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For Glimpse of the Future After Zuffa-Strikeforce Deal, Look to the Past

An old proverb tells us that the best predictor of future behavior is past behavior. Or maybe that was Dr. Phil. Okay, forget who said it, the point is it's usually true.

That's why, as the MMA world sets itself to reading the tea leaves of the Zuffa-Strikeforce deal in an attempt to find out what will come next, we could help ourselves a little by looking at what has come before.

UFC president Dana White told Ariel Helwani (several times, in fact) that it would be "business as usual" over at Strikeforce after the sale. The way he explained it, the two MMA brands will operate as separate entities under the same ownership.

If you're feeling like you've heard that line somewhere before, you're not alone.

Zuffa has bought major MMA competitors before, such as Pride and the WEC, and a quick glance around the landscape reminds us that neither is still alive and kicking today. The WEC had a good run as Zuffa's little brother promotion, but the fact that the UFC eventually decided to disband the organization and absorb its more promising fighters should tell us something about how seriously Zuffa is considering another extended go with a different version of the same basic experiment.

The smart money says Zuffa will keep Strikeforce alive long enough to let its contracts run out, and then it will start taking it apart piece by piece. Will that be good for the fighters, the fans, and the sport? Sure, in some ways. Probably not, in other ways.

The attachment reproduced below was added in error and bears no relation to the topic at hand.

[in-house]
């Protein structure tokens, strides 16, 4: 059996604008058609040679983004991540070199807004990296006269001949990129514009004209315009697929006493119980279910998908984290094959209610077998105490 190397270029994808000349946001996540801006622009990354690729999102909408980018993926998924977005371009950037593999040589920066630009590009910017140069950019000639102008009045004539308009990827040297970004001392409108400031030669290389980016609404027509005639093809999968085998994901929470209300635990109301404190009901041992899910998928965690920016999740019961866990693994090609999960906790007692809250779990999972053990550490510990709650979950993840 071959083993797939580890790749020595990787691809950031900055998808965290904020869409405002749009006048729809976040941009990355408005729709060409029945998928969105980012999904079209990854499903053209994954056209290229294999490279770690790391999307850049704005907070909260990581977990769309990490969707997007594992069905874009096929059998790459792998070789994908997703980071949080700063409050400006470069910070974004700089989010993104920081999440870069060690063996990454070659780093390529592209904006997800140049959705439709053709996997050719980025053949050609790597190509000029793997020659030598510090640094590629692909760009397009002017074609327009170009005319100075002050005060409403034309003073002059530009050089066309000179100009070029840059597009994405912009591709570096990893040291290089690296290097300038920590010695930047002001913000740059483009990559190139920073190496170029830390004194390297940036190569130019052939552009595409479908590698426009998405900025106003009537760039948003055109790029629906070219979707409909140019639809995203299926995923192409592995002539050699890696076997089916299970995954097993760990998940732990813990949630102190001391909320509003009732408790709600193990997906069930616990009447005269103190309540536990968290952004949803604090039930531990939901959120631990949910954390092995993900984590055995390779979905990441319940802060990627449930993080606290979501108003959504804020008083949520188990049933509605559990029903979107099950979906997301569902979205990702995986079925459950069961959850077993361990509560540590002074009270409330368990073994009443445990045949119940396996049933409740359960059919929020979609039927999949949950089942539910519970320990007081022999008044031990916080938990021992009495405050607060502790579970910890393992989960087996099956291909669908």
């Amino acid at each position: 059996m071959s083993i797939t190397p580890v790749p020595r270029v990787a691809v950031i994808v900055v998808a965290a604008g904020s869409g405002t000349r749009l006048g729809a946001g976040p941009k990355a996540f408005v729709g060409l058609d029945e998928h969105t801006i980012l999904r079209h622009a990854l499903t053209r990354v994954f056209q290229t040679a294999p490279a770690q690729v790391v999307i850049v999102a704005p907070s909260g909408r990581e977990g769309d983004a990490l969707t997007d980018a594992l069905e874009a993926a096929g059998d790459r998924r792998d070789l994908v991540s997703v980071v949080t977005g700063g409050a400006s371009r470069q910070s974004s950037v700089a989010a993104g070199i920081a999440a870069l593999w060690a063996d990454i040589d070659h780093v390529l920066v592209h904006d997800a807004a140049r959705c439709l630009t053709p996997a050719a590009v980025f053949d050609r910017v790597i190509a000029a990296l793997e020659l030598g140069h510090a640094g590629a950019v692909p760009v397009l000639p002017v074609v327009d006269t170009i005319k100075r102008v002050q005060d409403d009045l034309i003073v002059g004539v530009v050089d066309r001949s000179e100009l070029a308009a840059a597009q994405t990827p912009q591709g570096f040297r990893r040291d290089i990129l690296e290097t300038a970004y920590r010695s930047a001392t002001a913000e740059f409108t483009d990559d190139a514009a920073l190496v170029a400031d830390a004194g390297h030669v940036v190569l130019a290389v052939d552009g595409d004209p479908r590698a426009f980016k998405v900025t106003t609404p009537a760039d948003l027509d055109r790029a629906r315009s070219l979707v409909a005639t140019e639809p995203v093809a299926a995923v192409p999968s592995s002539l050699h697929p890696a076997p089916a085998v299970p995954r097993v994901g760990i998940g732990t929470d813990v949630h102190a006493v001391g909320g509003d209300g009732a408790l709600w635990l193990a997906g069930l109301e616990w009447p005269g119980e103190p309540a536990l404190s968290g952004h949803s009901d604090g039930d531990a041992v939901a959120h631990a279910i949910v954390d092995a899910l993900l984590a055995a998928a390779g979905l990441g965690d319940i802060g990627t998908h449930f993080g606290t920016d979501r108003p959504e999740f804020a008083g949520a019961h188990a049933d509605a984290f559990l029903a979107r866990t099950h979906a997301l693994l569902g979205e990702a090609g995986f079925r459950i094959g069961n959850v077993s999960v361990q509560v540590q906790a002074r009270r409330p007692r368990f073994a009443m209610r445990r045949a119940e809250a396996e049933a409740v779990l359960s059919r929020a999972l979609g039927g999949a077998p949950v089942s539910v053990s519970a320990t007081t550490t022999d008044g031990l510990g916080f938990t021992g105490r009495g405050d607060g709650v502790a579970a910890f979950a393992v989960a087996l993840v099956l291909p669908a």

For starters, consider the Dan Henderson situation. A decorated MMA veteran and former champion, Hendo was getting on in years when it came time to sign a new contract with the UFC. He was coming off a win and still felt like he had plenty of fight left in him, but the UFC brass didn't think he was worth anywhere near what he was asking.

So Hendo cleaned out his desk and carried his cardboard box full of championship belts over to the Strikeforce offices, where he got a lucrative deal that saw him pocket a cool quarter of a million dollars just for stepping in the cage against "Feijao" Cavalcante last weekend.

Whether you think Strikeforce overpaid for Henderson's services, or whether you think the UFC was trying to low-ball him, it doesn't matter. From the fighter's perspective, more viable options means a better negotiating position, which means more money.

Now imagine it's the not-too distant future and another former champ – for the sake of argument, let's say Rashad Evans – doesn't like the deal the UFC is offering him. Do you really think that a) there will still be a Strikeforce for him to negotiate with, or b) that the hypothetical Zuffa-owned Strikeforce would offer him a competitive contract that would only result in jacking his eventual price tag up, ensuring that whichever Zuffa-owned promotion signs him, it pays more than it otherwise would have?